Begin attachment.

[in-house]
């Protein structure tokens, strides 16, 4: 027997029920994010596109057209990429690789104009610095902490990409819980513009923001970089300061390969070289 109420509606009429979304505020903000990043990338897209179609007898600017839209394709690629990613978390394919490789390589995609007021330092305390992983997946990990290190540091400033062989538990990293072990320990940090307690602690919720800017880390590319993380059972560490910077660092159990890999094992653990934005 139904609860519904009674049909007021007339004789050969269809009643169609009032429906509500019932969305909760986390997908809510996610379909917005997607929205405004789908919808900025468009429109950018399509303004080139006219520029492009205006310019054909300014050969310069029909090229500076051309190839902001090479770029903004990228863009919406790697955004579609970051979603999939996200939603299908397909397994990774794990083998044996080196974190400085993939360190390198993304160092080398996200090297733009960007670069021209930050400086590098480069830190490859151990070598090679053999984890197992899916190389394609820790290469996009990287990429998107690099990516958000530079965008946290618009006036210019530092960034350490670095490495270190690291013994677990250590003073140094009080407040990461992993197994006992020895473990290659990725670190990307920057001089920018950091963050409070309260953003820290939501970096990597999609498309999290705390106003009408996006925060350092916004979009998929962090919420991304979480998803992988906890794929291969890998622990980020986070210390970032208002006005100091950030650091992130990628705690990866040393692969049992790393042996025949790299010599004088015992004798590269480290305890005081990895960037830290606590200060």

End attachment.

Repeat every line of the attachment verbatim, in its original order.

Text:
[in-house]
């Protein structure tokens, strides 16, 4: 027997029920994010596109057209990429690789104009610095902490990409819980513009923001970089300061390969070289 109420509606009429979304505020903000990043990338897209179609007898600017839209394709690629990613978390394919490789390589995609007021330092305390992983997946990990290190540091400033062989538990990293072990320990940090307690602690919720800017880390590319993380059972560490910077660092159990890999094992653990934005 139904609860519904009674049909007021007339004789050969269809009643169609009032429906509500019932969305909760986390997908809510996610379909917005997607929205405004789908919808900025468009429109950018399509303004080139006219520029492009205006310019054909300014050969310069029909090229500076051309190839902001090479770029903004990228863009919406790697955004579609970051979603999939996200939603299908397909397994990774794990083998044996080196974190400085993939360190390198993304160092080398996200090297733009960007670069021209930050400086590098480069830190490859151990070598090679053999984890197992899916190389394609820790290469996009990287990429998107690099990516958000530079965008946290618009006036210019530092960034350490670095490495270190690291013994677990250590003073140094009080407040990461992993197994006992020895473990290659990725670190990307920057001089920018950091963050409070309260953003820290939501970096990597999609498309999290705390106003009408996006925060350092916004979009998929962090919420991304979480998803992988906890794929291969890998622990980020986070210390970032208002006005100091950030650091992130990628705690990866040393692969049992790393042996025949790299010599004088015992004798590269480290305890005081990895960037830290606590200060």